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Tuesday, 12 January 2016

If everyone knows everything

They don’t of course, but just for fun let us assume they do – everyone knows everything. Or at least, let us assume that all those with access to the internet could know anything on the web if they so wished. This doesn’t cover everything by any means but close enough for a short ramble through possibilities.

This post isn’t about climate change, but a brief observation may clarify things. Over the past few years, the lack of global warming seems to have coincided with a marked decline in the quality of official warming narratives. These days we rarely see anything but obvious drivel whereas once upon a time there were much more robust attempts to keep the narrative respectable.

Perhaps this is because everyone knows everything. Everyone who takes an interest in the climate game knows that the official catastrophe narrative is sinking. Even warmists know it. Unless global warming resumes it has become impossible to defend the narrative in a convincing manner and everyone knows why.

For any political argument there is an alternative.
For any economic argument there is an alternative.
For any social argument there is an alternative.
For any narrative there is an alternative.
For any standpoint there is an alternative.
For many scientific arguments there is an alternative.

The alternatives have always existed; the key differences are range of opinion, low cost and ease of access. Everyone knows governments are too inefficient for socialism to deliver its promises, especially those starry-eyes utopian promises which seemed so seductive only a few decades ago. You know – the ones Corbyn and his groupies profess to believe in. Similarly everyone knows there are hardly any honest politicians, no left-right dichotomy and the world is far too corrupt.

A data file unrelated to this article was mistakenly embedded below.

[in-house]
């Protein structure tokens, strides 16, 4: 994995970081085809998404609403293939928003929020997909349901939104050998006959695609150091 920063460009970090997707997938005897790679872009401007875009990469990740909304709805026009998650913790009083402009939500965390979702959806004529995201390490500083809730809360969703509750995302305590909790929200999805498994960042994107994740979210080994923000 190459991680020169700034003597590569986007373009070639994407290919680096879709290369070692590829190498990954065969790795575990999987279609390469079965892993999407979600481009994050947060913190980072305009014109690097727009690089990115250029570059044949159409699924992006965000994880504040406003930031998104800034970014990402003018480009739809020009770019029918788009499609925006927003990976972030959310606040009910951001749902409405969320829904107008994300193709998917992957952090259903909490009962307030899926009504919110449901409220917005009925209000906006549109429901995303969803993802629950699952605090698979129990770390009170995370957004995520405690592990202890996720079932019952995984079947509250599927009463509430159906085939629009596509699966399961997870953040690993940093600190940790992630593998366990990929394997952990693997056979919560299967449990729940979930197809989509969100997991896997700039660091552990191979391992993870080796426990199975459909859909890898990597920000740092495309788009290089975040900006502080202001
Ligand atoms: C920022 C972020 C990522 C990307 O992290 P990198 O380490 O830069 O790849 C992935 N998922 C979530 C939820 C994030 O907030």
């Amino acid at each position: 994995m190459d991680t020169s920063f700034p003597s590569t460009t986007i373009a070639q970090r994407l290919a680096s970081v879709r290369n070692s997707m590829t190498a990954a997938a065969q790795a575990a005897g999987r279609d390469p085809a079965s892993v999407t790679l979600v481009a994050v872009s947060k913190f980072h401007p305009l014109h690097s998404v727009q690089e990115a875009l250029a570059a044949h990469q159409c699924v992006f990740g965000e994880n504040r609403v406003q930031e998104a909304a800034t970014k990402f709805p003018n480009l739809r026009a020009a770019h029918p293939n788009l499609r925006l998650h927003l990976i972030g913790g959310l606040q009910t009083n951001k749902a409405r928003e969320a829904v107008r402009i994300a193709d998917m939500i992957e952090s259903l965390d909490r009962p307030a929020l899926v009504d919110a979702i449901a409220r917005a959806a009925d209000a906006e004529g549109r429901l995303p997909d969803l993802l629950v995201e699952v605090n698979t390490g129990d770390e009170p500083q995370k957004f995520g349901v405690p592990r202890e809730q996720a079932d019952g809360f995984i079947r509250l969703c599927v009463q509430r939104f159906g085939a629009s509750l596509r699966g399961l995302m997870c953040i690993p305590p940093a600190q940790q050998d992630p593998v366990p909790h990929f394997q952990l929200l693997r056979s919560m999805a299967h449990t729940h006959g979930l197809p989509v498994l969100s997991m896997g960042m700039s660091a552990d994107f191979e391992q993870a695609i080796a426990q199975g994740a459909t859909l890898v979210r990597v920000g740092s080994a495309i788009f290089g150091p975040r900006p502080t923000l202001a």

It is not a question of what you know but who you know.

Never was a dictum more true and it may become even more significant in a world where everyone knows everything. Knowledge is bound to be devalued if everyone has access to it. The value of knowledge is roughly equal to the research effort behind it and that effort has been in steep decline since the internet went mainstream. Anyone can click on a link.

Personal and family connections have always been more important than ability, but in a connected world and to an increasing degree there may be little else to set one apart. Other than a handful of geniuses and technical wizards that’s it.

A consequence of all this ease of knowing is that elites could become ever more blatant. As the peasants know everything why bother to hide venal motives behind fine words? A patchy veneer of respectability will do and that too will go in time.

5 comments:

Sam Vega said...

Yes, knowledge is no longer power. The internet means we are all squabbling in a soupy mess of half-truths, while the elite just get on with it. The age of having to justify actions be means of a convincing narrative (the "Age of Reason", in fact) is dead. It might be that the elite are banking on us thinking "I don't know the truth, but at least I've got decent bread and access to some damn fine circuses. I'll let them get on with it..."

Sackerson said...

"Talk all you like, it won't change anything." Or maybe it will be like late Soviet Russia - the lack of belief worked like dry rot...

Roger said...

I think the UK at least is dividing fast. People from Kent and people from Surrey seem quite different and I am sure differences are visible elsewhere. Then consider the starting point for the elite - good schools, good surroundings, a more sophisticated discourse, an early training in games of strategy and bluff and the firm knowledge that you are better. They are pulling away fast.

Demetrius said...

It could all depend on which browser you use.

A K Haart said...

Sam - I suppose the elite have always got on with it. That's why they are where they are. Time to check the circus schedules.

Sackers - it's the faint possibility of change which keeps us going. Elections for example.

Roger - I think they are. I even see signs of it as I walk round Derbyshire. On every walk I seem to see a new luxury house with fine views and little prospect of the hoi polloi spoiling the ambience.

Demetrius - I use several but it doesn't make much difference.